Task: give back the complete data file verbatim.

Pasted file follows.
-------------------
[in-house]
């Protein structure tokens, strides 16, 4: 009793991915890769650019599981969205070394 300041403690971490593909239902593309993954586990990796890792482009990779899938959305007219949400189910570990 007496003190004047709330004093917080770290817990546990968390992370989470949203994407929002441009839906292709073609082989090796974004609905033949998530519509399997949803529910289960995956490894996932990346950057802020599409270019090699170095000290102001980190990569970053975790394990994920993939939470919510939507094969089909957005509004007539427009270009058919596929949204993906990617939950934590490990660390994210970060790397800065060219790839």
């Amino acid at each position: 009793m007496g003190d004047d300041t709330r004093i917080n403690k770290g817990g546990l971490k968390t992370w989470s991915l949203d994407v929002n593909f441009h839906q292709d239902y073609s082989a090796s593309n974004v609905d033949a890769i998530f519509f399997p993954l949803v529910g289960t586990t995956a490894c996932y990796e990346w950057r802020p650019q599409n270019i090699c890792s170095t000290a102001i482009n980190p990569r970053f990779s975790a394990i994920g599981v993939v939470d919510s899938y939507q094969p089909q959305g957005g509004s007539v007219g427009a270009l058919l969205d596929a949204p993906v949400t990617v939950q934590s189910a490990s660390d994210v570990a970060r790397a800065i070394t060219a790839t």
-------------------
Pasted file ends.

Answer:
[in-house]
């Protein structure tokens, strides 16, 4: 009793991915890769650019599981969205070394 300041403690971490593909239902593309993954586990990796890792482009990779899938959305007219949400189910570990 007496003190004047709330004093917080770290817990546990968390992370989470949203994407929002441009839906292709073609082989090796974004609905033949998530519509399997949803529910289960995956490894996932990346950057802020599409270019090699170095000290102001980190990569970053975790394990994920993939939470919510939507094969089909957005509004007539427009270009058919596929949204993906990617939950934590490990660390994210970060790397800065060219790839």
């Amino acid at each position: 009793m007496g003190d004047d300041t709330r004093i917080n403690k770290g817990g546990l971490k968390t992370w989470s991915l949203d994407v929002n593909f441009h839906q292709d239902y073609s082989a090796s593309n974004v609905d033949a890769i998530f519509f399997p993954l949803v529910g289960t586990t995956a490894c996932y990796e990346w950057r802020p650019q599409n270019i090699c890792s170095t000290a102001i482009n980190p990569r970053f990779s975790a394990i994920g599981v993939v939470d919510s899938y939507q094969p089909q959305g957005g509004s007539v007219g427009a270009l058919l969205d596929a949204p993906v949400t990617v939950q934590s189910a490990s660390d994210v570990a970060r790397a800065i070394t060219a790839t």